Nibedita Mishra, Pranab K. Mohapatra and Mukesh K. Raval* Pages 112 - 121 ( 10 )
Background: Research on harvesting solar energy through an artificial photosynthetic device is gaining momentum in the present era. The device is a promising solution to the energy crisis by overcoming the crunch in fossil fuel and low efficiency of heat engine. Reports are available on design of isolated parts of the photosynthetic device, for example, only sensitizer or only redox unit containing metallo-peptides.Objective: An attempt has been made to design an in silico photoreaction center in a single chain protein matrix containing all the three basic units: sensitizer, electron donor, and acceptor mimicking the photosynthetic reaction center II. Methods: A single chain of a protein containing a closely packed transmembrane four-helix bundle (PDB ID 2bl2 A) is selected for the purpose. The protein is suitably mutated in silico to accommodate the basic elements of a reaction center: Mn-Ca binding site as water oxidizing moiety, Fe-binding site as quinine reducing moiety, and MgDPP as photosensitizer to achieve the desired function of photoredox reaction. Results: A photoelectron transport protein has been designed, which may incorporate into the bilayer membrane system. It has the potential to photo-oxidize water to oxygen on one side and reduce quinone on the other side of the membrane. The stability and transmembrane orientation of the molecular device in an artificial membrane system has been validated theoretically by molecular dynamics study. Conclusion: An attempt to incorporate in silico all the elements essential for a photoelectron transport device into a single chain transmembrane protein model is the first of its kind. Donor and acceptor moieties are separated on the inner and outer side of a membrane bilayer. These features make the model unique and novel. The design of the model is the first step towards the study of experimental viability of the model, which remains to be validated in future.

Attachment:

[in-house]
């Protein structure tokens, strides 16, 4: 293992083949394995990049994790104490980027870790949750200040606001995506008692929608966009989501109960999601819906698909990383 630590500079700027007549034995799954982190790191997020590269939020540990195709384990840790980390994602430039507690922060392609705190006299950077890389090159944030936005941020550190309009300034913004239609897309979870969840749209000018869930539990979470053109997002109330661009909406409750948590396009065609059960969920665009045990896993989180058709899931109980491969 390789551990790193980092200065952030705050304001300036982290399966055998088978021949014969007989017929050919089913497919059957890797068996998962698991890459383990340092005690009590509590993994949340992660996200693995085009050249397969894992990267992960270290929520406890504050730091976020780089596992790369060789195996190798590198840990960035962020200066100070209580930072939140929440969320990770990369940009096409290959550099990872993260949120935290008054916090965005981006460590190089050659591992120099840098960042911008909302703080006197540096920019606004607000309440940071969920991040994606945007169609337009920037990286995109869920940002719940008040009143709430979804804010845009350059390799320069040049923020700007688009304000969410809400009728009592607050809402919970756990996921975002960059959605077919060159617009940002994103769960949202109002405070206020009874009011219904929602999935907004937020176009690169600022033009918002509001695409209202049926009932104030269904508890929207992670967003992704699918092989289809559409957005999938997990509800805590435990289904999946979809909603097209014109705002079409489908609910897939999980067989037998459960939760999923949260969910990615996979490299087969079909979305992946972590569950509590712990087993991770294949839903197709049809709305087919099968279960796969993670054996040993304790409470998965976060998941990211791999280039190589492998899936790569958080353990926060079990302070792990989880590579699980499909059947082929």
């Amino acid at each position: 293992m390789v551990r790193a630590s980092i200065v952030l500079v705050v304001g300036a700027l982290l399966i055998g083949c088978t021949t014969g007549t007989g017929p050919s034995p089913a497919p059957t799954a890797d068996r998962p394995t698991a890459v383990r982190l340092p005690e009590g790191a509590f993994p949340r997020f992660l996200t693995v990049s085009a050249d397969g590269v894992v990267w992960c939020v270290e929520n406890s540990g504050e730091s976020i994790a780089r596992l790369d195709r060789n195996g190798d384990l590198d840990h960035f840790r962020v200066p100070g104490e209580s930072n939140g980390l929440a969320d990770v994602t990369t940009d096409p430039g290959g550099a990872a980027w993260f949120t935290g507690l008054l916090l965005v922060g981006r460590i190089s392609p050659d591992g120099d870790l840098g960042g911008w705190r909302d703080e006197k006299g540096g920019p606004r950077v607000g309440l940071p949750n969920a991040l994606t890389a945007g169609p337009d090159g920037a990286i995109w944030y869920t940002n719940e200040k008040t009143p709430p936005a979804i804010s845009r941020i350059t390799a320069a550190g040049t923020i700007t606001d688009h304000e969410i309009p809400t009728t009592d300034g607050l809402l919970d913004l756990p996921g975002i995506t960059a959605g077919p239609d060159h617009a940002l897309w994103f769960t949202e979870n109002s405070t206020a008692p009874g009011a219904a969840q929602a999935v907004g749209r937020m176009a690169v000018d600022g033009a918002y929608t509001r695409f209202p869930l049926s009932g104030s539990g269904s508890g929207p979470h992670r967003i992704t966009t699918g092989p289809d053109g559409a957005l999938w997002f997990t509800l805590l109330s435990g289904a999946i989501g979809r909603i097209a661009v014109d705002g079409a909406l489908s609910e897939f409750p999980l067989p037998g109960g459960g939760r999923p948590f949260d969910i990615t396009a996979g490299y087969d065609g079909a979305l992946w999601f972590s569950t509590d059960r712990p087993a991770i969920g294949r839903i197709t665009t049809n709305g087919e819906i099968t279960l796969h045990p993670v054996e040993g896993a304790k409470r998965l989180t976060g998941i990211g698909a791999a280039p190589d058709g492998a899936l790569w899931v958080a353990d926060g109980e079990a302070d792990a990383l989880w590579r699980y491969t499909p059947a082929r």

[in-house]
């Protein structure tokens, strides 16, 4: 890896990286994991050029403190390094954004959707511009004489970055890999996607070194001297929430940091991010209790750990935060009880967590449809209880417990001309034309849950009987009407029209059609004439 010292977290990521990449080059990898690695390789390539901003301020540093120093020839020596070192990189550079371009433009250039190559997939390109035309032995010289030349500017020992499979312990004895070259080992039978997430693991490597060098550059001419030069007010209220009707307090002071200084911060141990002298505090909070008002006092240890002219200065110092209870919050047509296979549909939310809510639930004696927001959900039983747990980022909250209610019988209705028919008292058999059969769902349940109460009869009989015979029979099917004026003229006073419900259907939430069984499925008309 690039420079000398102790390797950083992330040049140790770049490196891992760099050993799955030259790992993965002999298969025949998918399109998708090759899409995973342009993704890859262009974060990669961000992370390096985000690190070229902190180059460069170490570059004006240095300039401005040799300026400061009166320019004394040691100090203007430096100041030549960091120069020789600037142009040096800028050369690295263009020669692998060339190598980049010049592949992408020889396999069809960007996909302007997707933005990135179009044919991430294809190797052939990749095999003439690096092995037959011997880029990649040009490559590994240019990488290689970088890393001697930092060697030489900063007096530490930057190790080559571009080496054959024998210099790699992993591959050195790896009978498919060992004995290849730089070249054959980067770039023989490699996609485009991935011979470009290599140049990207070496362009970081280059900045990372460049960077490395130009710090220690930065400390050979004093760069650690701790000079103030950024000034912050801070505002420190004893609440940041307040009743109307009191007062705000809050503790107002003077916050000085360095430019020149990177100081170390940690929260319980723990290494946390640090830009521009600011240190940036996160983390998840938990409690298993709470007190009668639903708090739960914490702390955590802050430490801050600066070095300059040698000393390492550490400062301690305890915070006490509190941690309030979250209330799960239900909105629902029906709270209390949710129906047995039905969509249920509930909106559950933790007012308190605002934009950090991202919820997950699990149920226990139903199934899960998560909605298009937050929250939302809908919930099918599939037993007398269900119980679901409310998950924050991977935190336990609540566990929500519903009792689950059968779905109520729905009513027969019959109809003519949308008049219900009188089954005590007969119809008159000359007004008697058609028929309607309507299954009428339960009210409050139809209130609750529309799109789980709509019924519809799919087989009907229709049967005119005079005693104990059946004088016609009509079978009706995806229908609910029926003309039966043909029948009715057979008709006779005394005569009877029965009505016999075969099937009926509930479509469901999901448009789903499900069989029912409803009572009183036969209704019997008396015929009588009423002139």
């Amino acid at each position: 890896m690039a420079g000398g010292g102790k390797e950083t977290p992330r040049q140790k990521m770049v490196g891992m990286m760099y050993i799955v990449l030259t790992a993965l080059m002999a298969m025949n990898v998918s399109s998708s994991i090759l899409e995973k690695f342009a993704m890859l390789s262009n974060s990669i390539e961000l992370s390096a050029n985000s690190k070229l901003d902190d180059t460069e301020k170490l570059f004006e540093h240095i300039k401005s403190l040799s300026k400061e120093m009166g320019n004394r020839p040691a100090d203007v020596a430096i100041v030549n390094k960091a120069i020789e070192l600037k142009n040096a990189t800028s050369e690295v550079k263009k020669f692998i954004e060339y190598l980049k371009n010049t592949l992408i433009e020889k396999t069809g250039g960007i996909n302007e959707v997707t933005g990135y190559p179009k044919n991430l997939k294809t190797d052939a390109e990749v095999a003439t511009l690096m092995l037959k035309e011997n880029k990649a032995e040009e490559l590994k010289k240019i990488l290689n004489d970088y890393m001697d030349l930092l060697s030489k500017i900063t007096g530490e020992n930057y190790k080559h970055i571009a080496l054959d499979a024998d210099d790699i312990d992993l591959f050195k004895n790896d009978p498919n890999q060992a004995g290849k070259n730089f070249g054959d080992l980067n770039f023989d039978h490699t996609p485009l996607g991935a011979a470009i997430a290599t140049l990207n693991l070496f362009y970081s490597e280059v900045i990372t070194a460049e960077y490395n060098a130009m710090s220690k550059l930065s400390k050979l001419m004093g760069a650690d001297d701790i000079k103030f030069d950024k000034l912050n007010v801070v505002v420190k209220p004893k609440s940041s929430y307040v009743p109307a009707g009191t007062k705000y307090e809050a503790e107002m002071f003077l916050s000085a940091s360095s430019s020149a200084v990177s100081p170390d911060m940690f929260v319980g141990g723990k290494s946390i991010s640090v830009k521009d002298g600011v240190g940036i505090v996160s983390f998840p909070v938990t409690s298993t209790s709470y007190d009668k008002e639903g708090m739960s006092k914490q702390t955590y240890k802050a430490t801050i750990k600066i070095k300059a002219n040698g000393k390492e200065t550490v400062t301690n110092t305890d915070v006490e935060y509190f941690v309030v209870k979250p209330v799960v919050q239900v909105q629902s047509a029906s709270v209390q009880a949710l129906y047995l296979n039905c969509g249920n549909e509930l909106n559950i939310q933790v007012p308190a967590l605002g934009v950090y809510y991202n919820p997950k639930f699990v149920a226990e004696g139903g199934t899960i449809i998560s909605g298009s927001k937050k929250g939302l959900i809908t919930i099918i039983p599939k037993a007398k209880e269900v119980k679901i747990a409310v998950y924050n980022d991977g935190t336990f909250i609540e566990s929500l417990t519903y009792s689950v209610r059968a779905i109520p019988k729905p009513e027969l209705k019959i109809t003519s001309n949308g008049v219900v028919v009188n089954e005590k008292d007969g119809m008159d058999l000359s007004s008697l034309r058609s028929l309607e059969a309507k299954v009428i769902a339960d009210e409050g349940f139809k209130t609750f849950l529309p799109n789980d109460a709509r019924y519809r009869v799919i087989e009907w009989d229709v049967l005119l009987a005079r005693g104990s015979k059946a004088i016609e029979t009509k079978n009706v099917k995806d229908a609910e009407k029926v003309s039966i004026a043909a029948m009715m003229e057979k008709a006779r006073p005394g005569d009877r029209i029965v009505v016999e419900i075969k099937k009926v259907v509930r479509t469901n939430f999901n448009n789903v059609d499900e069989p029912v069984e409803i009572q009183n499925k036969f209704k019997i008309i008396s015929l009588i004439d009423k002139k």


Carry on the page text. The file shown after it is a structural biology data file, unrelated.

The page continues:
Artificial photosystem, photoredox reactions, in silico design of protein, rotor from Na+-K+ ATPase (2bl2), transmembrane protein, photoelectron transport.
Department of Chemistry, Gangadhar Meher University, Sambalpur 768004, Odisha, Department of Chemistry, CV Raman College of Engineering (Autonomous), Bidyanagar, Mahura, Janla, Bhubaneswar 752054, Odisha, Department of Chemistry, Gangadhar Meher University, Sambalpur 768004, Odisha